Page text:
Canada facing Kyoto probe over greenhouse gases

OSLO (Reuters) - Canada will be investigated on suspicion of violating rules for registering greenhouse gases that are the mainstay of a U.N.-led fight against global warming, official documents show.

Canada's Environment Minister John Baird speaks during Question Period in the House of Commons on Parliament Hill in Ottawa May 5, 2008. REUTERS/Chris Wattie

Canada played down the news, saying it was taking quick steps to ensure it complied by the rules.

Ottawa could be suspended from rights to trade carbon dioxide if found to be in breach of the rules by the enforcement branch of the U.N.’s Kyoto Protocol. Greece was suspended last month, the first state to face such a sanction.

“On 5 May 2008 Canada was given an official notification of the decision of the enforcement branch to proceed” with a formal question over compliance with rules on registering emissions, the enforcement branch said in a statement.

The enforcement branch warned Canada last month that it risked scrutiny over alleged shortfalls in its greenhouse gas registry. It said Canada missed a January 1, 2007, reporting deadline by more than two months.

“A national registry is a computerized system used to track holdings of greenhouse gas credits, similar to the computerized accounting system of a bank,” it said.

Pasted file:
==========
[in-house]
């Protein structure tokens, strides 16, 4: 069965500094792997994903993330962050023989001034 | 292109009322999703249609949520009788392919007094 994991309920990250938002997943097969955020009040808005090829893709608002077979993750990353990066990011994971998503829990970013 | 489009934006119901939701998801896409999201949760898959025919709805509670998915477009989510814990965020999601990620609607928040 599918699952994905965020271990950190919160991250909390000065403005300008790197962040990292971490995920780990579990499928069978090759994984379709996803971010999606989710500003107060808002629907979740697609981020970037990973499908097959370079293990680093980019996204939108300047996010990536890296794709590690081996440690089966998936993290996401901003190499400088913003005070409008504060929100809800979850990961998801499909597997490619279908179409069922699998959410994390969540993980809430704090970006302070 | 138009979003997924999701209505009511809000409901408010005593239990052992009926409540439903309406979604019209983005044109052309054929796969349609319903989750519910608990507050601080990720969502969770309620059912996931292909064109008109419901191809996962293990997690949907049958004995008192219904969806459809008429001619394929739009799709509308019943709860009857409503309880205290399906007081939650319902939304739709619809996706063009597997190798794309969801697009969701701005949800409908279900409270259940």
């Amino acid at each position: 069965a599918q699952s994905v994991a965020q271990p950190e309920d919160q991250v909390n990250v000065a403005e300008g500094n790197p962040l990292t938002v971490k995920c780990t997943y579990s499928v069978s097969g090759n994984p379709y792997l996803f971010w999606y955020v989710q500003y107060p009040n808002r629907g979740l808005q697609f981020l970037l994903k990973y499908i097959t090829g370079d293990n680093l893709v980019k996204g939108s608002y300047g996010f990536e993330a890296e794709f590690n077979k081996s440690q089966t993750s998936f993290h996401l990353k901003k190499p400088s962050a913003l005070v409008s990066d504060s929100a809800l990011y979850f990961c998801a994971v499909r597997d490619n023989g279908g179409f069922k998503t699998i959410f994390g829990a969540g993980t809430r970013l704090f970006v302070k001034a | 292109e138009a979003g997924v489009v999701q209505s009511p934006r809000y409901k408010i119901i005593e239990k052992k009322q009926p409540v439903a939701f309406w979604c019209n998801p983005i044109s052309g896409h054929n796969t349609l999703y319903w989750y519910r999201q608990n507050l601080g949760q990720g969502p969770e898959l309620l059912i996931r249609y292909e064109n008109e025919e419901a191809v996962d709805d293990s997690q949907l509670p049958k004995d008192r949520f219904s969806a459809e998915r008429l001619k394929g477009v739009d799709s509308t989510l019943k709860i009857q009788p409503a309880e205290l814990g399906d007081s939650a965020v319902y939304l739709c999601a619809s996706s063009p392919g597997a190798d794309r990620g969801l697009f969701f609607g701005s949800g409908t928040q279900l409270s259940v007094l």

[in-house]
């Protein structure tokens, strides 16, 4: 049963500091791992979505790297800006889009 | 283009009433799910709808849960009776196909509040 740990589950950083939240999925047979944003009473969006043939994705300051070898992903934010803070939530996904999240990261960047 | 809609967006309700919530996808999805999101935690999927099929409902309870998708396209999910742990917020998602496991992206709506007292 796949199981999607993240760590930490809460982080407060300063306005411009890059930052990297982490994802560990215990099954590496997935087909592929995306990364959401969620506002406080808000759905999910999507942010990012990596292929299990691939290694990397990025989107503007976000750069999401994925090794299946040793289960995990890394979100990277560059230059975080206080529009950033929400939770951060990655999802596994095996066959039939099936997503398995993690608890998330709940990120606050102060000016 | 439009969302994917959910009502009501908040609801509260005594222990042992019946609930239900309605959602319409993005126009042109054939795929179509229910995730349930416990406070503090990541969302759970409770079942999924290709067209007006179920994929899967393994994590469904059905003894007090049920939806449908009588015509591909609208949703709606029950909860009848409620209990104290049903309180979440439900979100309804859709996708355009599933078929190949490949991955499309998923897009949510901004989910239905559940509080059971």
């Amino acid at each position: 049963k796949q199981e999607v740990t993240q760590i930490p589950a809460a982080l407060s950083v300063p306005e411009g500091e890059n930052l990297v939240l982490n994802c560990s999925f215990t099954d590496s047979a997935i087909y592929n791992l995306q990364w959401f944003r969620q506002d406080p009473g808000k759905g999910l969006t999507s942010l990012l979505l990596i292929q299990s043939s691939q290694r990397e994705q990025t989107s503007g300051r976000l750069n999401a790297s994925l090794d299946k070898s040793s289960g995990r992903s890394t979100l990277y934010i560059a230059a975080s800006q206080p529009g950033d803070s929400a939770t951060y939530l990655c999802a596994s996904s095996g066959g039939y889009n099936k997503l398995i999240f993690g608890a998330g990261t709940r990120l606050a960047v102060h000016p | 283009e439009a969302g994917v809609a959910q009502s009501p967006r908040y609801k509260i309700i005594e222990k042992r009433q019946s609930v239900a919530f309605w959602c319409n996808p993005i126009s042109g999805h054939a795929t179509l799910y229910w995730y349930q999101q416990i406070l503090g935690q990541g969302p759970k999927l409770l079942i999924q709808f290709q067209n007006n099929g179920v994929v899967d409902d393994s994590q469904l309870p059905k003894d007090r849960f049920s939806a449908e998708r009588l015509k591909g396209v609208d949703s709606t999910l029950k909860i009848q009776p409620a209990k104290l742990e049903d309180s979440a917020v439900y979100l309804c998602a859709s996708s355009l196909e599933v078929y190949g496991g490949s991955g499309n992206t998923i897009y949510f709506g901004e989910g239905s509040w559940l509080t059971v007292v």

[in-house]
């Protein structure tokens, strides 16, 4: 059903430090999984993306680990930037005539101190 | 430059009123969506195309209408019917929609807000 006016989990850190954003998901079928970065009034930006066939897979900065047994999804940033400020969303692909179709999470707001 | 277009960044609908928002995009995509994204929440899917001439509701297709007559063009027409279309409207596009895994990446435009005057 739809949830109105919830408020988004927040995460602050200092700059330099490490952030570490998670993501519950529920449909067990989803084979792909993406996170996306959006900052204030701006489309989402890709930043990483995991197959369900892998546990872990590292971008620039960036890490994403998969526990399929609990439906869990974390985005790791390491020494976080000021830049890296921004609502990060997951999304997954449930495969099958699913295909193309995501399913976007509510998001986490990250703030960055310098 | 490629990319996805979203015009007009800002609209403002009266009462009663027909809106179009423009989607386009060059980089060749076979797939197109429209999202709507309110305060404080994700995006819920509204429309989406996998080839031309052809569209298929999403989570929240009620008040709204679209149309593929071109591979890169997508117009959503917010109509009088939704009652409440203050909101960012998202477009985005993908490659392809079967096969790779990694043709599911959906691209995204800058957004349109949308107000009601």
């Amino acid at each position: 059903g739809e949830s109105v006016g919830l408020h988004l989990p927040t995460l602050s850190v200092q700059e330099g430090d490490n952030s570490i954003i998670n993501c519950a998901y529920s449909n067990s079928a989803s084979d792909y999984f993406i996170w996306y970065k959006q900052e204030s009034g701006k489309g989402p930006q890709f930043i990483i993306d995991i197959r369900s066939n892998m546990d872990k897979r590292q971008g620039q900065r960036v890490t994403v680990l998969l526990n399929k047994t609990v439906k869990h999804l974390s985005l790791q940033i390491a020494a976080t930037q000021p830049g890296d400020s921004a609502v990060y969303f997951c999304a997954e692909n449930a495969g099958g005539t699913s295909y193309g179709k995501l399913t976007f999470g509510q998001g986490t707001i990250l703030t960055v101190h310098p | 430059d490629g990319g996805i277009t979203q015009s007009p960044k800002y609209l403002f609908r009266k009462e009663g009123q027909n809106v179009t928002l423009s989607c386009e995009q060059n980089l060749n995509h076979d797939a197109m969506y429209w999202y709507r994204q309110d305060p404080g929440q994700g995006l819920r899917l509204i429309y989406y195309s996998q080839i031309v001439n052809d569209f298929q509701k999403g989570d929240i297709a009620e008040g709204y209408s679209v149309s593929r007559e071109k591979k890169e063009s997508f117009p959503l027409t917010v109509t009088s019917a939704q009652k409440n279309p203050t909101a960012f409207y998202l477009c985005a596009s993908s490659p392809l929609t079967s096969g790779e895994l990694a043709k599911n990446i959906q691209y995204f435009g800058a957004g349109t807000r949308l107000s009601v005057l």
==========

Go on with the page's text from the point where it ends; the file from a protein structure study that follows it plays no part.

Canada’s Conservative government said it had ordered a proper registry be set up and said final testing should be complete by the end of the month.

Environment Minister John Baird blamed the delay on the previous Liberal government, which was in power for almost 13 years until January 2006.

“We had 13 years of backlog and I’m only one man ... we’re getting it done,” he told reporters in Ottawa.

Proper tracking of emissions is the backbone of Kyoto, which binds 37 industrialized nations to cut emissions by an average of 5 percent below 1990 levels by 2008-2012 in a bid to avert ever more droughts, floods, heat waves and rising seas.

If found to be in noncompliance, Canada could be suspended from Kyoto carbon trading. And it would also have to present a plan within three months to sort out its noncompliance.

Under Kyoto trading mechanisms, industrialized nations can meet their targets by paying for emissions cuts abroad, for instance by investing in wind farms.

Canada’s emissions of greenhouse gases were 25.3 percent above the 1990 level in 2005, far above its Kyoto target of a 6 percent cut by 2008-12. Canada has said its target is unachievable, especially since high oil prices make it attractive to develop its oil sands, a process that involves high emissions.

Canada has also said it does not want to make up the difference from its Kyoto target by funding emissions cuts in other nations using carbon trading options.

The enforcement branch said Canada could not be found in noncompliance with its emissions targets -- something that could only happen after 2012.

The enforcement branch will hold a meeting in late May or mid-June to review the issue, with input from Canada. It could reach a preliminary ruling, or agree to drop the issue.

Additional reporting by David Ljunggren; Editing by Peter Galloway